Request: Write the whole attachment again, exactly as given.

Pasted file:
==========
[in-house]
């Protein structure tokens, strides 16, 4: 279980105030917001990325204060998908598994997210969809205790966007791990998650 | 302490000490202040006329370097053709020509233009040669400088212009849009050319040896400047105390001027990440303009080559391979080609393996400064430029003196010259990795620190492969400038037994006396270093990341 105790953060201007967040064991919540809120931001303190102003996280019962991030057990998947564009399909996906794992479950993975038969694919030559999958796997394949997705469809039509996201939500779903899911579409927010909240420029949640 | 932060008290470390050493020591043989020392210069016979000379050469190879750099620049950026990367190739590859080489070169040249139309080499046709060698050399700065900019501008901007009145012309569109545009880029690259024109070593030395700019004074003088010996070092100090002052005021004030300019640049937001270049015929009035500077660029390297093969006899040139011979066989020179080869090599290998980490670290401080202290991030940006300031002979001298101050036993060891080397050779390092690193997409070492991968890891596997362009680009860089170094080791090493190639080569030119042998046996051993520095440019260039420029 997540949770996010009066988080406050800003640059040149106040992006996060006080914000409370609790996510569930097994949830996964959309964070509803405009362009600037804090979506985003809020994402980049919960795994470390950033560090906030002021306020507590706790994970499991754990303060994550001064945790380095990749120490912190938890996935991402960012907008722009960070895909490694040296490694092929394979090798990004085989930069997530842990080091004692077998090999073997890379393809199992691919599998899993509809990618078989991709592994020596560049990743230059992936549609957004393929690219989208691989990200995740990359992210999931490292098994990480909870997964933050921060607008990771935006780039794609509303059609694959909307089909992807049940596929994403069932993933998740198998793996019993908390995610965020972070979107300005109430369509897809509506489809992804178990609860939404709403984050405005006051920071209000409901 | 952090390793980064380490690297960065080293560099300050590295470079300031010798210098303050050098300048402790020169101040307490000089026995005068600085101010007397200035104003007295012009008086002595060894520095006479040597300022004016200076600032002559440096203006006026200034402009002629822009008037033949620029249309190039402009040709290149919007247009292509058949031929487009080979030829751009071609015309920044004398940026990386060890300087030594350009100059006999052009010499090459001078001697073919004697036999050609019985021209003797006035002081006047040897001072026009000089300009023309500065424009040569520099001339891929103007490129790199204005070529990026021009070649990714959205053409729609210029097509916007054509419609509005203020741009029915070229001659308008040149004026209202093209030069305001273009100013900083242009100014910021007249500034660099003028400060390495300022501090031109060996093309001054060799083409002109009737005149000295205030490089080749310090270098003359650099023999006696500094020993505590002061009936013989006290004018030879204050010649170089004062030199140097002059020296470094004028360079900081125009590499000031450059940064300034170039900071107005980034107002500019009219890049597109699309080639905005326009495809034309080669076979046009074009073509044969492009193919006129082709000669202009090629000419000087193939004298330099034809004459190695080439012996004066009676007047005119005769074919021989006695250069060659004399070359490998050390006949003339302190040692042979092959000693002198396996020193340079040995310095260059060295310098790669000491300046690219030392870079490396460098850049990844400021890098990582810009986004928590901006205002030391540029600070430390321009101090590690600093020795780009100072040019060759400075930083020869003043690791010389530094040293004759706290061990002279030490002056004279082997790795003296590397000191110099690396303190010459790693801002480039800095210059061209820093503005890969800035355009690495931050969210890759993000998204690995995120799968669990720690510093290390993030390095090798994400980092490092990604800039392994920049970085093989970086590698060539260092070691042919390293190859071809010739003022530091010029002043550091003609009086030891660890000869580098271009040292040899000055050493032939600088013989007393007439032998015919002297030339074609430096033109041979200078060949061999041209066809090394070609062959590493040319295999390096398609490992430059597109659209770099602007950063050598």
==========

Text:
[in-house]
């Protein structure tokens, strides 16, 4: 279980105030917001990325204060998908598994997210969809205790966007791990998650 | 302490000490202040006329370097053709020509233009040669400088212009849009050319040896400047105390001027990440303009080559391979080609393996400064430029003196010259990795620190492969400038037994006396270093990341 105790953060201007967040064991919540809120931001303190102003996280019962991030057990998947564009399909996906794992479950993975038969694919030559999958796997394949997705469809039509996201939500779903899911579409927010909240420029949640 | 932060008290470390050493020591043989020392210069016979000379050469190879750099620049950026990367190739590859080489070169040249139309080499046709060698050399700065900019501008901007009145012309569109545009880029690259024109070593030395700019004074003088010996070092100090002052005021004030300019640049937001270049015929009035500077660029390297093969006899040139011979066989020179080869090599290998980490670290401080202290991030940006300031002979001298101050036993060891080397050779390092690193997409070492991968890891596997362009680009860089170094080791090493190639080569030119042998046996051993520095440019260039420029 997540949770996010009066988080406050800003640059040149106040992006996060006080914000409370609790996510569930097994949830996964959309964070509803405009362009600037804090979506985003809020994402980049919960795994470390950033560090906030002021306020507590706790994970499991754990303060994550001064945790380095990749120490912190938890996935991402960012907008722009960070895909490694040296490694092929394979090798990004085989930069997530842990080091004692077998090999073997890379393809199992691919599998899993509809990618078989991709592994020596560049990743230059992936549609957004393929690219989208691989990200995740990359992210999931490292098994990480909870997964933050921060607008990771935006780039794609509303059609694959909307089909992807049940596929994403069932993933998740198998793996019993908390995610965020972070979107300005109430369509897809509506489809992804178990609860939404709403984050405005006051920071209000409901 | 952090390793980064380490690297960065080293560099300050590295470079300031010798210098303050050098300048402790020169101040307490000089026995005068600085101010007397200035104003007295012009008086002595060894520095006479040597300022004016200076600032002559440096203006006026200034402009002629822009008037033949620029249309190039402009040709290149919007247009292509058949031929487009080979030829751009071609015309920044004398940026990386060890300087030594350009100059006999052009010499090459001078001697073919004697036999050609019985021209003797006035002081006047040897001072026009000089300009023309500065424009040569520099001339891929103007490129790199204005070529990026021009070649990714959205053409729609210029097509916007054509419609509005203020741009029915070229001659308008040149004026209202093209030069305001273009100013900083242009100014910021007249500034660099003028400060390495300022501090031109060996093309001054060799083409002109009737005149000295205030490089080749310090270098003359650099023999006696500094020993505590002061009936013989006290004018030879204050010649170089004062030199140097002059020296470094004028360079900081125009590499000031450059940064300034170039900071107005980034107002500019009219890049597109699309080639905005326009495809034309080669076979046009074009073509044969492009193919006129082709000669202009090629000419000087193939004298330099034809004459190695080439012996004066009676007047005119005769074919021989006695250069060659004399070359490998050390006949003339302190040692042979092959000693002198396996020193340079040995310095260059060295310098790669000491300046690219030392870079490396460098850049990844400021890098990582810009986004928590901006205002030391540029600070430390321009101090590690600093020795780009100072040019060759400075930083020869003043690791010389530094040293004759706290061990002279030490002056004279082997790795003296590397000191110099690396303190010459790693801002480039800095210059061209820093503005890969800035355009690495931050969210890759993000998204690995995120799968669990720690510093290390993030390095090798994400980092490092990604800039392994920049970085093989970086590698060539260092070691042919390293190859071809010739003022530091010029002043550091003609009086030891660890000869580098271009040292040899000055050493032939600088013989007393007439032998015919002297030339074609430096033109041979200078060949061999041209066809090394070609062959590493040319295999390096398609490992430059597109659209770099602007950063050598």